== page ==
--Butler's Lives of the Saints
Been reading Eusebius Pamphili, Bishop of Caesarea in Palistine and first Christian Historian: A Study of the Man and His Writings by F. J. Foakes-Jackson (1933).
Eutropia, Helena, and Constantine
They did a lot more than dabble; their architecture and urbanism shifted the whole paradigm of the Roman Empire.
In 315 AD the Arch of Trajan was dismantles, moved, redesigned, and rebuilt as the Arch of Constantine.
link - wqc/77/7658
Eutropia: "Just take down the Arch of Trajan, and place it within the new arch."
Helena: "That's perfect, but where do we put the new arch?"
Eutropia: "I say over by the basilica begun by my son."
Helena: "Yes, over by the basilica completed by my son."
Eutropia: "Yes, over by the basilica begun by my son and completed by my son-in-law."
Helena: "Ha! Must you always have the last word?"
Eutropia: "Yes, I confess."
et clement Trajano in Paradiso via Dante
Afterlife Address of Choice
Re: Relics of the "true" cross?
Vance, have you read:
S. Borgehammer: How the Holy Cross was Found: From Event to Medieval Legend. Stockholm 1991.
Hans A. Pohlsander: Helena – Empress and Saint. Ares, Chicago 1995,
Jan Willem Drijvers: Helena Augusta – The Mother of Constantine the Great and her Finding of the True Cross. Leiden 1992.
Re: Relics of the "true" cross?
A limited preview of Drijvers: Helena Augusta – The Mother of Constantine the Great and her Finding of the True Cross is available at google books. Page 82 regards Cyril's letter to Constantius.
Re: Relics of the "true" cross?
I wasn't sure how much you were already into the subject, but your questions do aim at the heart of the matter. Unfortunately, there are no precise historical answers to most of your questions. Jacobs' reply provides a clear synopsis of what is known for sure. Cyril's letter to Constantius is the earliest reference to the discovery of the Cross.
I have my own theories as to "what happened" back then, and it involves Ambrose breaking a law of silence, instituted by Constantine, regarding Helena and the Cross. The main reason for the law of silence was to deprive the Church hierarchy of the "power" of the True Cross, a power that would be greater than the Emperor himself. Basically, all the Church Fathers (from c.326 to 386) knew of Helena and the Cross, but they weren't allowed to say anything about it (at least not without then being exiled).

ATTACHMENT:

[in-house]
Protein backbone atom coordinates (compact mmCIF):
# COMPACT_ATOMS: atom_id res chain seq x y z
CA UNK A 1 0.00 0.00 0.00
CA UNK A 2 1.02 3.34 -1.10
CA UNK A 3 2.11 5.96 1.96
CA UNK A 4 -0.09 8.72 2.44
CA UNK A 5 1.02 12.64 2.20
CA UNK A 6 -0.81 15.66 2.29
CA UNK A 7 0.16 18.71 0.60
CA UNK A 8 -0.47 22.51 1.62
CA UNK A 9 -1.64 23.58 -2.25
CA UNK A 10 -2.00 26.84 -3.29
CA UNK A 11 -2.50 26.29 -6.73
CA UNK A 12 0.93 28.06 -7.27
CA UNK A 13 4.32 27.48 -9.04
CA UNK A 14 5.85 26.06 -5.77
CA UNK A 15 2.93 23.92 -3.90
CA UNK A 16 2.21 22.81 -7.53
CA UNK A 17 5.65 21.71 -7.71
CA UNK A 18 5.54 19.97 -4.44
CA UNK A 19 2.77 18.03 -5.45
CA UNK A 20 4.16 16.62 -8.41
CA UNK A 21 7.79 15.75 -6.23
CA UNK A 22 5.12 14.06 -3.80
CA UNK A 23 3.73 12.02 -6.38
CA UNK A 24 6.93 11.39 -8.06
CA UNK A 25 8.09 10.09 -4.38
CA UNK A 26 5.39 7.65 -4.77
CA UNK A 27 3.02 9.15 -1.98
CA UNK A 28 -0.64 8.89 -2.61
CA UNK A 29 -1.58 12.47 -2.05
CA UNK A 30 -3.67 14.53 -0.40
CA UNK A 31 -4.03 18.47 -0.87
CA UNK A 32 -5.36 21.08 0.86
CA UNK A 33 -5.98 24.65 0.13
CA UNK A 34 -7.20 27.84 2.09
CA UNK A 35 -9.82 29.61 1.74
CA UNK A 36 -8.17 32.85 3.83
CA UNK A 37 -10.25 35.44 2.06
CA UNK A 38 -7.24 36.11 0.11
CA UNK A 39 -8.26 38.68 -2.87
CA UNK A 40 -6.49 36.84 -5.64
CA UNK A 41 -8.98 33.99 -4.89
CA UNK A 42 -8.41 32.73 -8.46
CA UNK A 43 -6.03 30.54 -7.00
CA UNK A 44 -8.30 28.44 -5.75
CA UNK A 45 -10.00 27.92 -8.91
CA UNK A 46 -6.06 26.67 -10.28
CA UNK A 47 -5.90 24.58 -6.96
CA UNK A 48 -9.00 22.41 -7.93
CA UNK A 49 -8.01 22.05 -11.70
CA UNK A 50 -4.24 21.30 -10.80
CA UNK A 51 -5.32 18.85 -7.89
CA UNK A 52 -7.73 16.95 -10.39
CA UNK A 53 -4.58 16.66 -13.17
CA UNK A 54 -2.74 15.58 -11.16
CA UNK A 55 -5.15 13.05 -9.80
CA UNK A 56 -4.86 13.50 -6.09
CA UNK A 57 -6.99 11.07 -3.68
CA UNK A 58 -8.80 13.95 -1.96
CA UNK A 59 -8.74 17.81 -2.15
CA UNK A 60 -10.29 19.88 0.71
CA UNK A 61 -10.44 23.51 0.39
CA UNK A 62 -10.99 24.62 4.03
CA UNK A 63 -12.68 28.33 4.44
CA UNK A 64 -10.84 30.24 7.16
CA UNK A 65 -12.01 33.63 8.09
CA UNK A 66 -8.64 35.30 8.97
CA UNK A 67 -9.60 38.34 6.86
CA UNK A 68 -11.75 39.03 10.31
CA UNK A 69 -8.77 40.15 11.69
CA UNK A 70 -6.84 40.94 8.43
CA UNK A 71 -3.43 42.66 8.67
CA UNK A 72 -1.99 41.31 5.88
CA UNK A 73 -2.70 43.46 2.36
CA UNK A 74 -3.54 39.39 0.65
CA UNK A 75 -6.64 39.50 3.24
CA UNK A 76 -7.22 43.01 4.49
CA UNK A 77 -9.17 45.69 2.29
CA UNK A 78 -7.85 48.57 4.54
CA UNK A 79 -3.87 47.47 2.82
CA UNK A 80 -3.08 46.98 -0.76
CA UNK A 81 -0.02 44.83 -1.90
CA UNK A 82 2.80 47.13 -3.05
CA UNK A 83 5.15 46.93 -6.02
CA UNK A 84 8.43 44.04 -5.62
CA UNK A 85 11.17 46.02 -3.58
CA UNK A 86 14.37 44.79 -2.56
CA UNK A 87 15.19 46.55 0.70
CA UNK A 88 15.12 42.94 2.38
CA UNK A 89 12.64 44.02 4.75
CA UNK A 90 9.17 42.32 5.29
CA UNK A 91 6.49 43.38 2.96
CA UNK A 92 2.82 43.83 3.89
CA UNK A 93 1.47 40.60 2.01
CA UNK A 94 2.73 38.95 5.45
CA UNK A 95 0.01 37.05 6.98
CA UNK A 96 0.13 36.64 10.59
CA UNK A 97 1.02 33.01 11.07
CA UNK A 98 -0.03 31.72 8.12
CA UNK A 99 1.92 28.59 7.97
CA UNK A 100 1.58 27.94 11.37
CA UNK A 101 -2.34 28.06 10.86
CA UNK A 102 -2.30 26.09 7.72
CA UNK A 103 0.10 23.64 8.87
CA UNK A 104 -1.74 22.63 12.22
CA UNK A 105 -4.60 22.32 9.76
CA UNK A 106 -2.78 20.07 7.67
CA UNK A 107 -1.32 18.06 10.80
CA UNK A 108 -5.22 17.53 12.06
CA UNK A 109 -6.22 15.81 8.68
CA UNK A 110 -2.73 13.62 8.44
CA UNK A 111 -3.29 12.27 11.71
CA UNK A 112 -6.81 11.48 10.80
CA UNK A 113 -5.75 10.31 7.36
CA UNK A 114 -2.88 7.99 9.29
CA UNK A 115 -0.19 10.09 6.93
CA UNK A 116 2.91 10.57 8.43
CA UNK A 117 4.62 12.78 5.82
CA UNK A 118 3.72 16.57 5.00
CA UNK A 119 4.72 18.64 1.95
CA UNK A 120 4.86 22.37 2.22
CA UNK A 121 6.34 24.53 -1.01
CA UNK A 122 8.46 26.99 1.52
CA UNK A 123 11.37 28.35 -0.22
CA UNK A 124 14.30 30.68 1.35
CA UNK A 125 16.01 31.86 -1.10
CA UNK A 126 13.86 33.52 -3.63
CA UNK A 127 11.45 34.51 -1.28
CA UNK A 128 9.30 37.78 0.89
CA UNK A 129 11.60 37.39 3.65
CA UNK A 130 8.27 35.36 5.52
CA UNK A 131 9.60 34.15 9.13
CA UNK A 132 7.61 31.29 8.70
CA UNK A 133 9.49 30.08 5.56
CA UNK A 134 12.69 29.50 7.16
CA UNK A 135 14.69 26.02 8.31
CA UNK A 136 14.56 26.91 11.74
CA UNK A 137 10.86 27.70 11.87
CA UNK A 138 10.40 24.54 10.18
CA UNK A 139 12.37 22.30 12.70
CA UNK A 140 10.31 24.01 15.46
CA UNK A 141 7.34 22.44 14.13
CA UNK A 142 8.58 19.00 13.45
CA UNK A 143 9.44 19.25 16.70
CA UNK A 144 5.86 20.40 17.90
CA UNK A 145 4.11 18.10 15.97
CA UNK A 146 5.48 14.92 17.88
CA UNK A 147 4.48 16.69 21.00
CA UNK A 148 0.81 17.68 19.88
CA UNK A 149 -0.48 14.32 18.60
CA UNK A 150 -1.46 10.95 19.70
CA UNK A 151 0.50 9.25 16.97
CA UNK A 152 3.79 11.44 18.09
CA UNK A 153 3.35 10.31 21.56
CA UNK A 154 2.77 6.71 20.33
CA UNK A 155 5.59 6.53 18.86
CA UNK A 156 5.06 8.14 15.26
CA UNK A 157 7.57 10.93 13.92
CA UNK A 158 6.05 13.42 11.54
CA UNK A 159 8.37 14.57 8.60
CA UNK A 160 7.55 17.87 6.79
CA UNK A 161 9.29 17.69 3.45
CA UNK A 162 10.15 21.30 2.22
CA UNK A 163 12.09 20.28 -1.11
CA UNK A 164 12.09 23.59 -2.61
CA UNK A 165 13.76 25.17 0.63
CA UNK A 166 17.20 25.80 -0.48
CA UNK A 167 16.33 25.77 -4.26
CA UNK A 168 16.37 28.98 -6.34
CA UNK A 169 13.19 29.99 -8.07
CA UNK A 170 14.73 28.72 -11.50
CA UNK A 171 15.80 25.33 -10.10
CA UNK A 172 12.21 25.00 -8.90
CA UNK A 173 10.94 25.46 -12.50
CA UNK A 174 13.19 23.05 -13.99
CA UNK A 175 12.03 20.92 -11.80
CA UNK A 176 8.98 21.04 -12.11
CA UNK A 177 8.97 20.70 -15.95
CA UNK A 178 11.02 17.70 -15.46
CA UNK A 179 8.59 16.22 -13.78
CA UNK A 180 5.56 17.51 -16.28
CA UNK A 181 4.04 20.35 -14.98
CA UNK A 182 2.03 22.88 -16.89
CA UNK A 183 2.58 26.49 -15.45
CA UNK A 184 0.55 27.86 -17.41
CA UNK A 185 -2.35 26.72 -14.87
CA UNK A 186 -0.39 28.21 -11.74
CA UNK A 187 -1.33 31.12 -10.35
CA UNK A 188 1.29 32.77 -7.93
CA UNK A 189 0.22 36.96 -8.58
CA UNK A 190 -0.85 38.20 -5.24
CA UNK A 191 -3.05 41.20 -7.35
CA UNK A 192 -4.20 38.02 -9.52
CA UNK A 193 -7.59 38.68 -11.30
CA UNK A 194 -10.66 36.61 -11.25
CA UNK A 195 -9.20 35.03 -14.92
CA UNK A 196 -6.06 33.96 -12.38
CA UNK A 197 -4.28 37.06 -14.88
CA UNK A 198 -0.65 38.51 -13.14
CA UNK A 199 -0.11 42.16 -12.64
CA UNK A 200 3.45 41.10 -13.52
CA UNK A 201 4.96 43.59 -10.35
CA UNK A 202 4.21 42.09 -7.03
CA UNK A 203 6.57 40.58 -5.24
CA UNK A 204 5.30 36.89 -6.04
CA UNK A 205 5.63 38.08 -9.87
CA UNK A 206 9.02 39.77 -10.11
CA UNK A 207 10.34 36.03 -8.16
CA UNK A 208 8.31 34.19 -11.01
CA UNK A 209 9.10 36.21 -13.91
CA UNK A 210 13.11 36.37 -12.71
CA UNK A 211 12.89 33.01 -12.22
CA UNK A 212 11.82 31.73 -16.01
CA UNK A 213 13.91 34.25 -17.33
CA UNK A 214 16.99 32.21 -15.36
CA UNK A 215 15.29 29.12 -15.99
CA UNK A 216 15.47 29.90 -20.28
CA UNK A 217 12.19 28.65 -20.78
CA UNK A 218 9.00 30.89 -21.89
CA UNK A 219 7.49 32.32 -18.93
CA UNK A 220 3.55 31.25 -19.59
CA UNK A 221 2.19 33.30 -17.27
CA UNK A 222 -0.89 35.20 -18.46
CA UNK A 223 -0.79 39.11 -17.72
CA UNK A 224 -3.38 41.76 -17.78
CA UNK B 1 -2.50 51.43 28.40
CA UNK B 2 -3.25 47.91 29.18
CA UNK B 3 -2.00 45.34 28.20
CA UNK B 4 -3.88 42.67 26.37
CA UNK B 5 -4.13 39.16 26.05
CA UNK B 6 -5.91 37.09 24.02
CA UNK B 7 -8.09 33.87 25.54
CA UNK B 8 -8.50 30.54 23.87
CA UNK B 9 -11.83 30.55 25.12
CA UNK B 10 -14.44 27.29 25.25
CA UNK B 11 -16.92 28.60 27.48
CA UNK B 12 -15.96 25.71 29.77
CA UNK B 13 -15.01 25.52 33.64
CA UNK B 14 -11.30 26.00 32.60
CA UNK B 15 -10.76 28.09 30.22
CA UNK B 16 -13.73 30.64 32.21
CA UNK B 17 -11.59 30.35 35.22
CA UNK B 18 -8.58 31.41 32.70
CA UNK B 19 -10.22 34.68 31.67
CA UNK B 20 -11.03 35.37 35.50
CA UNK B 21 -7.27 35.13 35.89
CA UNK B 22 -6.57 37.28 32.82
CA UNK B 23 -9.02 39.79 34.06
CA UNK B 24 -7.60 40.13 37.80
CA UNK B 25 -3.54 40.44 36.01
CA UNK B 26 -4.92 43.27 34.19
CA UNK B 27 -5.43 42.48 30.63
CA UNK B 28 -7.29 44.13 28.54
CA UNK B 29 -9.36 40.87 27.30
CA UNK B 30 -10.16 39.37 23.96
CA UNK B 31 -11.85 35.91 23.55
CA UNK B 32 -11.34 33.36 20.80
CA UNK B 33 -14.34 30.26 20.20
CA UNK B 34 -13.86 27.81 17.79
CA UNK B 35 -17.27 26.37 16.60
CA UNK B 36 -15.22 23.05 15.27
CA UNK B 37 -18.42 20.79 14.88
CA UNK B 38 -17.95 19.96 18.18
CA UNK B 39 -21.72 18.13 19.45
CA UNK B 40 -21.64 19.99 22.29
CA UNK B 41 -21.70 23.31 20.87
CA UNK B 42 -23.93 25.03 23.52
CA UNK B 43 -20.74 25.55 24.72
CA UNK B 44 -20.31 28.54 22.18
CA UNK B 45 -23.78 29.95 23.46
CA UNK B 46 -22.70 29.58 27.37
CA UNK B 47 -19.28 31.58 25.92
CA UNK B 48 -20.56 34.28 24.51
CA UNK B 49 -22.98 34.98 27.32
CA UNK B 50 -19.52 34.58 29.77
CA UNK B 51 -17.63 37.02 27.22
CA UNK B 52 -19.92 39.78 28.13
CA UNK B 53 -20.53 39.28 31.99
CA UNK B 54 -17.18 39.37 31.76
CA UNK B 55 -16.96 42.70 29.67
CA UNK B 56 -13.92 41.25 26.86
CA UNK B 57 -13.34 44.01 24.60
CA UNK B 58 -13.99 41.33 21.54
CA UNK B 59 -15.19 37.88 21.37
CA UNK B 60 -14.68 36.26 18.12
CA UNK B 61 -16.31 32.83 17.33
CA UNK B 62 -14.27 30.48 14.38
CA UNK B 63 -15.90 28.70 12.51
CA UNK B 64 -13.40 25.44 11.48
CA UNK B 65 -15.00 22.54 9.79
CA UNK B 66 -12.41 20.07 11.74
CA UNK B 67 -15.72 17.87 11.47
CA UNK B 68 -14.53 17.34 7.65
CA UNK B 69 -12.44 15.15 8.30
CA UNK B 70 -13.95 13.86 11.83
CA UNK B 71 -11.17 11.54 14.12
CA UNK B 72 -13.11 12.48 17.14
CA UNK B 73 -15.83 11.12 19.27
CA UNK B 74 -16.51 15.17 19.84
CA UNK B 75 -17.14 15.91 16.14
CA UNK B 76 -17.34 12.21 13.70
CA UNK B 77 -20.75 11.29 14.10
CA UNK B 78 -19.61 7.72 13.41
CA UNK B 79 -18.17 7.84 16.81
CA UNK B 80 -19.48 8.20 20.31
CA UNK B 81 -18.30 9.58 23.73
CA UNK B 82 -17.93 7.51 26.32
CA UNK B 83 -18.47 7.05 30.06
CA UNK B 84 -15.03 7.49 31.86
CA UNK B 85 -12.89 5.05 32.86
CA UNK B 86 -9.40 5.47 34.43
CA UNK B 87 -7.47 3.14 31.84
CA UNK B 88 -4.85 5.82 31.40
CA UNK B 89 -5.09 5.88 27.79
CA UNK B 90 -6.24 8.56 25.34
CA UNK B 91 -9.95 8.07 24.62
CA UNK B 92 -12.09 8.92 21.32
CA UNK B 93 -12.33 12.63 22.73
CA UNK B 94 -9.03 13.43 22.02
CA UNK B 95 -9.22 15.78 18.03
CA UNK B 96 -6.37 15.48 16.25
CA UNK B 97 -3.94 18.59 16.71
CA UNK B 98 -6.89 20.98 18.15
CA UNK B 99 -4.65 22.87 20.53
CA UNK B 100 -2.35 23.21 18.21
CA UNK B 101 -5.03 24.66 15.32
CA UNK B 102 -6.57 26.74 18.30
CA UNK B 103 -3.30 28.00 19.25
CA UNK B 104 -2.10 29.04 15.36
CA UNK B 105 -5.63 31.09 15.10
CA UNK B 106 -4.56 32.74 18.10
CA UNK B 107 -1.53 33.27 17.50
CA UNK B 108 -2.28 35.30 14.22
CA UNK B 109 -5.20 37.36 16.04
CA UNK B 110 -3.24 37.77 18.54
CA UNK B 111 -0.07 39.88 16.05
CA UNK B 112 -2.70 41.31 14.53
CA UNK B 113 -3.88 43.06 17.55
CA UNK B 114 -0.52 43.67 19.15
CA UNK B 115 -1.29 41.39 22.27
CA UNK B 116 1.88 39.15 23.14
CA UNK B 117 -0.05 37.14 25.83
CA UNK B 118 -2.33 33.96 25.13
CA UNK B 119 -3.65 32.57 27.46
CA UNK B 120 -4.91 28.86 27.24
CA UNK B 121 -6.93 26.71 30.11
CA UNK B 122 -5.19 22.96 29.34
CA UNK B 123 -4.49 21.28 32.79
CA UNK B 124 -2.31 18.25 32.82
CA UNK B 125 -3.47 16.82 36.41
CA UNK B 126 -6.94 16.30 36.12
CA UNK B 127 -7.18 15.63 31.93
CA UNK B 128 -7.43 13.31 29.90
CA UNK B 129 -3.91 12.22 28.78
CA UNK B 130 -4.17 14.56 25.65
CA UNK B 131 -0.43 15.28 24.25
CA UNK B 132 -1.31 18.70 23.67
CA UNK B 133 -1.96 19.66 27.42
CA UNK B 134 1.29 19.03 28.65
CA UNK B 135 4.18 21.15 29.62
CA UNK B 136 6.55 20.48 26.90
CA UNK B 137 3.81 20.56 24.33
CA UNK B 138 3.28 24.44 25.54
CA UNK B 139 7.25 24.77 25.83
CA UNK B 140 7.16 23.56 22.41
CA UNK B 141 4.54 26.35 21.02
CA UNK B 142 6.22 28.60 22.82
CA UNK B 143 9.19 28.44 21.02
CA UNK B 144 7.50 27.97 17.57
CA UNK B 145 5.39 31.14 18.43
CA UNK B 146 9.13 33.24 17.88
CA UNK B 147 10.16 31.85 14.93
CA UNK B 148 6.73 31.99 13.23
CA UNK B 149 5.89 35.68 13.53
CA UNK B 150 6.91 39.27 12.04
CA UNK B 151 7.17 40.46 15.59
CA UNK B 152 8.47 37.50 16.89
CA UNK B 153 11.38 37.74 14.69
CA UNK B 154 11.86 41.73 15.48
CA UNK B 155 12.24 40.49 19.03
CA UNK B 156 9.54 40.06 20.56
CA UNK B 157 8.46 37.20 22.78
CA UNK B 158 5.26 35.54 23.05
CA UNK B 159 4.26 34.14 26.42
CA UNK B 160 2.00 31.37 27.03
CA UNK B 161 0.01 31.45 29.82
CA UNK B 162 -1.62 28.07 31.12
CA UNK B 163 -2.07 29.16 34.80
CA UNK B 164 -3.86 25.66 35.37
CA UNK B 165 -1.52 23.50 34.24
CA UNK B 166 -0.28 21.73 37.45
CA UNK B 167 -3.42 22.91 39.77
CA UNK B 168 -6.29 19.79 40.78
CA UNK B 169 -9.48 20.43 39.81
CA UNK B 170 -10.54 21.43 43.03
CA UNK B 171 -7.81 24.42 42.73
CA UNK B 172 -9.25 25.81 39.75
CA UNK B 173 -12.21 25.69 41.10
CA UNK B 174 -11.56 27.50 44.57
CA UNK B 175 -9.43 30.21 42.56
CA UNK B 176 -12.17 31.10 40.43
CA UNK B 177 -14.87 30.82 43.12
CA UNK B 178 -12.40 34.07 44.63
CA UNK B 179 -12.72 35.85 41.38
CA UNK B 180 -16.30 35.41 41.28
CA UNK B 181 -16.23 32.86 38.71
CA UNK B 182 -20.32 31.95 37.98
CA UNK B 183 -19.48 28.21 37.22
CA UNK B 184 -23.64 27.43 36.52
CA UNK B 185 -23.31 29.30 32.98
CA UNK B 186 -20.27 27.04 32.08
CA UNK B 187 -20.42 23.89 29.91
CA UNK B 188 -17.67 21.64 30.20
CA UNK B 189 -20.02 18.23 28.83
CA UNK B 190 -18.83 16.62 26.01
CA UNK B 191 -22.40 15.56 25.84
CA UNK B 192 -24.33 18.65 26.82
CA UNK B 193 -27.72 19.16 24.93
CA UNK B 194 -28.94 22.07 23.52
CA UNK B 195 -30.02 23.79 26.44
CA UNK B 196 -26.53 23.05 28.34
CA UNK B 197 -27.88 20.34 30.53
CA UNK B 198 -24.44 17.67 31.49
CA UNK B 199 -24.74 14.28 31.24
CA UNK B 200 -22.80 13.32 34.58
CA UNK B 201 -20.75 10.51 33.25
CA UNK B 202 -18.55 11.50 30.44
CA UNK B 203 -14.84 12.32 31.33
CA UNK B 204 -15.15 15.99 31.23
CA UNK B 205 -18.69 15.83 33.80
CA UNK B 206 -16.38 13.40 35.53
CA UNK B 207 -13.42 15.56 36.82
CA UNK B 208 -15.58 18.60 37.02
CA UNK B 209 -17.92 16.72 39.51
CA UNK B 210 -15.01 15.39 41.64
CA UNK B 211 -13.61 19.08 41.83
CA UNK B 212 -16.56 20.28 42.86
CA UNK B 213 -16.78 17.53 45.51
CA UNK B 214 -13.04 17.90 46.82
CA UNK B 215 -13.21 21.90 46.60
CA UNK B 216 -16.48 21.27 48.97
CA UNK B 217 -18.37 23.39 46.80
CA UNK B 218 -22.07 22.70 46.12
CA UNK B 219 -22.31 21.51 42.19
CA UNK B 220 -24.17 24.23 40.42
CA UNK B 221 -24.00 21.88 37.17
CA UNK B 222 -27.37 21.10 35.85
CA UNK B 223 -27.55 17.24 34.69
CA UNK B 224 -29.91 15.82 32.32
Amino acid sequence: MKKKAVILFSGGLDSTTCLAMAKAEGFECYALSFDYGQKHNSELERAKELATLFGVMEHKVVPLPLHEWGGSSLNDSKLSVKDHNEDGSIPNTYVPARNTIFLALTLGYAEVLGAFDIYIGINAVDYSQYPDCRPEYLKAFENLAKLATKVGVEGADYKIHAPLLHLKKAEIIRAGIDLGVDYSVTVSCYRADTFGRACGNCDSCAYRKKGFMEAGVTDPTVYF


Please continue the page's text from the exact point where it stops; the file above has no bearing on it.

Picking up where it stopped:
I see Santa Croce at Ravenna as a reenactment of Santa Croce in Gerusalemme--essentially Galla Placidia reenacting Helena Augusta, a later Christian Empress reenacting the 'original' Christian Empress. Helena was a "church builder" and Galla Placidia continued the tradition. In a sense, Santa Croce at Ravenna provides evidence for the prior existence of Santa Croce in Gerusalemme and its own 'legend'.
Anyway, I haven't focused on any of this stuff in a number of years, and my recollection of it all is starting to get sketchy. I am planning to work on it all again soon, so if you have any other questions I'd be happy to entertain them.
Re: Streets of Aelia Capitolina/Jerusalem
Within Eusebius's LIFE OF CONSTANTINE, the Church of the Nativity and the Church at the site of the Ascension are attributed to Helena's direct involvement. Within the same text, the Church of the Holy Sepulcher is not attributed to Helena, however Eusebius does name the architect. There is no mention of the Holy Cross or of a discovery of the Holy Cross within the LIFE OF CONSTANTINE.
The LIFE OF CONSTANTINE was published a year after Constantine's death. Eusebius had met Constantine at least twice, and perhaps even met Helena if she was at the Nicene Council (if not also when/if she was in Palestine). Beside being a historian, Eusebius was metropolitan bishop of Palestine. It does not seem likely that Eusebius could have gotten away with making up a story about Helena's involvement in the building of certain 'holy land' churches.
I'm not certain, but I believe there is no hard evidence that Constantine was ever at Jerusalem while he was emperor.
Re: “New” Helens
With Christianity then the newly official and only state religion of the Roman Empire, no doubt it eventually crossed Galla Placidia's mind as to what the role of a newly, officially Christian Empress of the Roman Empire might be. Helena, if not also Eutropia, where then the obvious Imperial role models.
There are early 19th century architectural drawings of the (so-called) Tomb of Galla Placidia, then known as the Church of St. Nazarus and St. Celsus, within Seroux d'Agincourt's History of Art... You can see reduced versions of the drawings at wqc/04/0430. I can send you better scans of the drawings if you'd like.
Ury, now quondam, exactly 200 years ago
Finsihed chapter 3 of Whispering City: Rome and its Histories.
At night I (re)read “The Iconography of the Emperor Maxentius’ Buildings in Via Appia.” Again, there seems to be no knowledge of the Circus of Hadrian (at Rome). It’s now clear that “De Spectaculis II” (c0707) begins with collecting all I can on the Circus of Hadrian.
"rewriting" other texts
This refers to the notion of "rewriting" Jan's text on Helena/Waugh with my theory as to what happened--the law of silence, etc.